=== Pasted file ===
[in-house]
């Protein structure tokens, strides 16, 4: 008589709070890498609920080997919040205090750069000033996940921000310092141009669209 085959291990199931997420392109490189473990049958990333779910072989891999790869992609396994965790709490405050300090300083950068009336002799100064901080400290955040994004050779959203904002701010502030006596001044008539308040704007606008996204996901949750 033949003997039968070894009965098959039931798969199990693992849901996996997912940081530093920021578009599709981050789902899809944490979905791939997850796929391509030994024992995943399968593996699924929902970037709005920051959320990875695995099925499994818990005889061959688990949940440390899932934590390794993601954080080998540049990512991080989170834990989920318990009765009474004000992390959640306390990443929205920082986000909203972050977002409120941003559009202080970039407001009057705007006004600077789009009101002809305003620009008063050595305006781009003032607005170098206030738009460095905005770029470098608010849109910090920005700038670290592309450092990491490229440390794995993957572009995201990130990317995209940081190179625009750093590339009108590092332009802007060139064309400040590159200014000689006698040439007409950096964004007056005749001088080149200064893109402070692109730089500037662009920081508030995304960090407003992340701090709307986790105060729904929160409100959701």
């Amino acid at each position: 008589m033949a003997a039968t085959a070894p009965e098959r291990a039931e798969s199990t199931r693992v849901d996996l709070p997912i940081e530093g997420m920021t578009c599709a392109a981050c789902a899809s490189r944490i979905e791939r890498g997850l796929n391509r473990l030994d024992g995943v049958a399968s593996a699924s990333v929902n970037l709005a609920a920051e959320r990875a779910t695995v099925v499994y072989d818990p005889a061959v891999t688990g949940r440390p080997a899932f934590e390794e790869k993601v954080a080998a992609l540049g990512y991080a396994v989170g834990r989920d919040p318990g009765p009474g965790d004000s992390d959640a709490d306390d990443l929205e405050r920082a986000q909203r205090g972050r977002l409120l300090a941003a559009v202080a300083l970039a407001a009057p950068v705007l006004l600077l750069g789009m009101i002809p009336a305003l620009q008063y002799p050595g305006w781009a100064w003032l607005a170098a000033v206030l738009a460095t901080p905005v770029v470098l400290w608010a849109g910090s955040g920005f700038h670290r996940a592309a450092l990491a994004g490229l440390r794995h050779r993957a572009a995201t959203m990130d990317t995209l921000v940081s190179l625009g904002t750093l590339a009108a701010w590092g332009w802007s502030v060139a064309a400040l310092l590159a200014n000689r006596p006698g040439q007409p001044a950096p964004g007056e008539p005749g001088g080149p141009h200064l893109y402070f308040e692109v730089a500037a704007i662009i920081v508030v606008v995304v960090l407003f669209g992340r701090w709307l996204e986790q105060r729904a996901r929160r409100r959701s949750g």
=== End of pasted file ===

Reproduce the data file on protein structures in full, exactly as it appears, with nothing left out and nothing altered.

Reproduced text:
[in-house]
């Protein structure tokens, strides 16, 4: 008589709070890498609920080997919040205090750069000033996940921000310092141009669209 085959291990199931997420392109490189473990049958990333779910072989891999790869992609396994965790709490405050300090300083950068009336002799100064901080400290955040994004050779959203904002701010502030006596001044008539308040704007606008996204996901949750 033949003997039968070894009965098959039931798969199990693992849901996996997912940081530093920021578009599709981050789902899809944490979905791939997850796929391509030994024992995943399968593996699924929902970037709005920051959320990875695995099925499994818990005889061959688990949940440390899932934590390794993601954080080998540049990512991080989170834990989920318990009765009474004000992390959640306390990443929205920082986000909203972050977002409120941003559009202080970039407001009057705007006004600077789009009101002809305003620009008063050595305006781009003032607005170098206030738009460095905005770029470098608010849109910090920005700038670290592309450092990491490229440390794995993957572009995201990130990317995209940081190179625009750093590339009108590092332009802007060139064309400040590159200014000689006698040439007409950096964004007056005749001088080149200064893109402070692109730089500037662009920081508030995304960090407003992340701090709307986790105060729904929160409100959701």
């Amino acid at each position: 008589m033949a003997a039968t085959a070894p009965e098959r291990a039931e798969s199990t199931r693992v849901d996996l709070p997912i940081e530093g997420m920021t578009c599709a392109a981050c789902a899809s490189r944490i979905e791939r890498g997850l796929n391509r473990l030994d024992g995943v049958a399968s593996a699924s990333v929902n970037l709005a609920a920051e959320r990875a779910t695995v099925v499994y072989d818990p005889a061959v891999t688990g949940r440390p080997a899932f934590e390794e790869k993601v954080a080998a992609l540049g990512y991080a396994v989170g834990r989920d919040p318990g009765p009474g965790d004000s992390d959640a709490d306390d990443l929205e405050r920082a986000q909203r205090g972050r977002l409120l300090a941003a559009v202080a300083l970039a407001a009057p950068v705007l006004l600077l750069g789009m009101i002809p009336a305003l620009q008063y002799p050595g305006w781009a100064w003032l607005a170098a000033v206030l738009a460095t901080p905005v770029v470098l400290w608010a849109g910090s955040g920005f700038h670290r996940a592309a450092l990491a994004g490229l440390r794995h050779r993957a572009a995201t959203m990130d990317t995209l921000v940081s190179l625009g904002t750093l590339a009108a701010w590092g332009w802007s502030v060139a064309a400040l310092l590159a200014n000689r006596p006698g040439q007409p001044a950096p964004g007056e008539p005749g001088g080149p141009h200064l893109y402070f308040e692109v730089a500037a704007i662009i920081v508030v606008v995304v960090l407003f669209g992340r701090w709307l996204e986790q105060r729904a996901r929160r409100r959701s949750g």